The newcomer to the taco scene is James Rich's Pgh Taco Truck, which officially opened for business in January, and it has quickly converted me from being an occasional taco fan to quite the taco fanatic. Now, as a matter of full disclosure, James is one of my best friends, so I realize my enthusiasm may be biased. But, my stomach doesn't lie. I said I never used to like tacos before. Now, I actually crave James' tacos, and I give myself pretty much every excuse to stop by his truck for one of his latest inventions. Still not convinced? Ask one of the many people who have been willing to wait more than an hour in line for James' tacos!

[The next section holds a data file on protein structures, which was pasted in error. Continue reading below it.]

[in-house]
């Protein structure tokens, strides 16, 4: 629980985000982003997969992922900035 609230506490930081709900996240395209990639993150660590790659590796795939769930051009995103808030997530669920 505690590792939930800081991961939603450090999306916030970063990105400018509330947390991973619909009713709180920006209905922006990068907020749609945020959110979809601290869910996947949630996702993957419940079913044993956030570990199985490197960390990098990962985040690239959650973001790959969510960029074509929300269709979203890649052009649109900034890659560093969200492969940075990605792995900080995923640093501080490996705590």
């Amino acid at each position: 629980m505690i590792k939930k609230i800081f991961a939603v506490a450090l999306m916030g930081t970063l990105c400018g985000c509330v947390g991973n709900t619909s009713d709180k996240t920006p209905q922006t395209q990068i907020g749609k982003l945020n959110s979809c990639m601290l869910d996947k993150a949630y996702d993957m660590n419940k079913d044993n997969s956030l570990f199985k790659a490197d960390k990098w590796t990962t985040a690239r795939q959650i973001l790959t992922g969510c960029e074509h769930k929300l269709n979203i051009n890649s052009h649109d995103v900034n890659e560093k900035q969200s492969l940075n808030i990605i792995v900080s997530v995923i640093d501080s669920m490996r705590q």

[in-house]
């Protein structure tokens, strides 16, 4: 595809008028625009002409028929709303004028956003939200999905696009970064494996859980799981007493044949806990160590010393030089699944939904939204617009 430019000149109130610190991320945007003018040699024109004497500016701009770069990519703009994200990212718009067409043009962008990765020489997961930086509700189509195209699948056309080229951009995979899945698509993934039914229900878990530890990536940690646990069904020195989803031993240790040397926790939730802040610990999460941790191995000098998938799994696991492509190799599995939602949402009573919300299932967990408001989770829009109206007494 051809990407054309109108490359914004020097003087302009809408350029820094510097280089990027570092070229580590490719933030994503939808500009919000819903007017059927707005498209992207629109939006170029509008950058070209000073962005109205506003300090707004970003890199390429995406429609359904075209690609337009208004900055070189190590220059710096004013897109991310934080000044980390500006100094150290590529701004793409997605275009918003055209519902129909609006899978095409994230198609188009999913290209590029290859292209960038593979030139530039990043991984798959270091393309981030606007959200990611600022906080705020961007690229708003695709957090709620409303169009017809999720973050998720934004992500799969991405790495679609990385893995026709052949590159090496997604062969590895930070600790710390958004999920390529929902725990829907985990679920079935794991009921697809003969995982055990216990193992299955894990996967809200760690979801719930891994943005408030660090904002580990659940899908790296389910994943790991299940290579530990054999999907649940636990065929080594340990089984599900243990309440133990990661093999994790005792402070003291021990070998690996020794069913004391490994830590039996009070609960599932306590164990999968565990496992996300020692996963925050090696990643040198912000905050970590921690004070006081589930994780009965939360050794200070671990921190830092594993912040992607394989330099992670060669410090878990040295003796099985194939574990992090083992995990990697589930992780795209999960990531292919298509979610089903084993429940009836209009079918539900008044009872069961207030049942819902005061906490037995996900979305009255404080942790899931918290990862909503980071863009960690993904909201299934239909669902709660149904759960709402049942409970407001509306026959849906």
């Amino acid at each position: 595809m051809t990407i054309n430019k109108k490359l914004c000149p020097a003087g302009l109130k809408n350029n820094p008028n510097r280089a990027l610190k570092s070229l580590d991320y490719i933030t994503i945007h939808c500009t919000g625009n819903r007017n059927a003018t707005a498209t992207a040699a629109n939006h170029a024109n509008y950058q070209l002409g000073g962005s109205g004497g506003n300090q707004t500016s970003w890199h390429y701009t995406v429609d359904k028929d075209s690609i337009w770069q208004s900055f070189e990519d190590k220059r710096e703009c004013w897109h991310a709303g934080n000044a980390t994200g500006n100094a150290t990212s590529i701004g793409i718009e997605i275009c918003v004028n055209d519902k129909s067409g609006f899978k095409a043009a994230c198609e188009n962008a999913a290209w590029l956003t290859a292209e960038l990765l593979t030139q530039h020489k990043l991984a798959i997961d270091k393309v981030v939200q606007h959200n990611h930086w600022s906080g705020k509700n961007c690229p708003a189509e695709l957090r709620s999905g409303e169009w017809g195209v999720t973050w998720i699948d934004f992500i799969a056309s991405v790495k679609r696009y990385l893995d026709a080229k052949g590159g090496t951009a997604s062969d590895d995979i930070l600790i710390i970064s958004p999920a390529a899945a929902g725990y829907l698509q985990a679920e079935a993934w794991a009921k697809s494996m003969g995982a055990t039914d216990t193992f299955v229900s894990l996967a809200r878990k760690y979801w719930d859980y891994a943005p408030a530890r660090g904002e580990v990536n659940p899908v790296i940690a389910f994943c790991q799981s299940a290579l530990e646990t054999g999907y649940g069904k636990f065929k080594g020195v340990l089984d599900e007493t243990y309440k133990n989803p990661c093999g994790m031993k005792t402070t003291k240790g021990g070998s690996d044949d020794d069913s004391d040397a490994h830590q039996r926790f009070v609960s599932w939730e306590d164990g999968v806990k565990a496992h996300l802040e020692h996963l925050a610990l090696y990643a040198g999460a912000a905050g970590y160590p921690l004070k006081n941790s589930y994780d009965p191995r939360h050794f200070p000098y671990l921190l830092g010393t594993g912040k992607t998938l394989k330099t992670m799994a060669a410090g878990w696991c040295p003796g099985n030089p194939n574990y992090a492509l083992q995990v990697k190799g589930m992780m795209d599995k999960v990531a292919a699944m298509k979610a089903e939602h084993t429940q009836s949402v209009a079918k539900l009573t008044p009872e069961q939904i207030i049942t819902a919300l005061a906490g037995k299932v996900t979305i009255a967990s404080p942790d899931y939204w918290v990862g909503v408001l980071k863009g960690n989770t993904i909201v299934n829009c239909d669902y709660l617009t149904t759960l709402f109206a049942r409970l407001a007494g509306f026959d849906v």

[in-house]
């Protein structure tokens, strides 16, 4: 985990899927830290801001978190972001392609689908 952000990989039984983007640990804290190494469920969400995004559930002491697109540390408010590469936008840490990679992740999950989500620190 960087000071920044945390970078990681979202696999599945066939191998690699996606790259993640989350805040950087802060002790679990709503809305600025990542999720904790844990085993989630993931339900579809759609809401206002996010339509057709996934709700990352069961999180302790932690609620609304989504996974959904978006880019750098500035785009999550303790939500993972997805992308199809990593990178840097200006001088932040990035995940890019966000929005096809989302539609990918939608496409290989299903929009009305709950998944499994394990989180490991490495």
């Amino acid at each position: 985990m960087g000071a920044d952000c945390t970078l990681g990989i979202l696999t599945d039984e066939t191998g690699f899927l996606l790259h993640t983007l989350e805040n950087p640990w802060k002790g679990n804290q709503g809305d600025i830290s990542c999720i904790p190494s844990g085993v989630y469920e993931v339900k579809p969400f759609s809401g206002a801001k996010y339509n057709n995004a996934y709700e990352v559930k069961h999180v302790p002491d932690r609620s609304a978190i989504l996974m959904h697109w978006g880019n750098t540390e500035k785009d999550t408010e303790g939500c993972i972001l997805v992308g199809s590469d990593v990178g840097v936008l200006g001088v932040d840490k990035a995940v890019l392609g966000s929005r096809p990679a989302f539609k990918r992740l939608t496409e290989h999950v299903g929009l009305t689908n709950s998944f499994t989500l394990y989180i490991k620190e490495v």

And what creative inventions they are! Korean BBQ steak with kimchi; beer braised pork with pineapple salsa; butternut squash with smoky salsa; curried organic potato with red peppers, spinach, and name it. On some occasions he has offered exotic meats like ostrich and wild boar paired with pumpkin butter, while the Lenten season has brought with it fish options like flounder with guacamole and cherry tomato. The menu changes daily, though some of the favorites are always or frequently featured. In addition to delicious flavor combinations, James also carefully sources his ingredients from local shops like Marty's Market, Clarion Farms, and Greek Gourmet, ensuring that the quality of his tacos is always top-notch.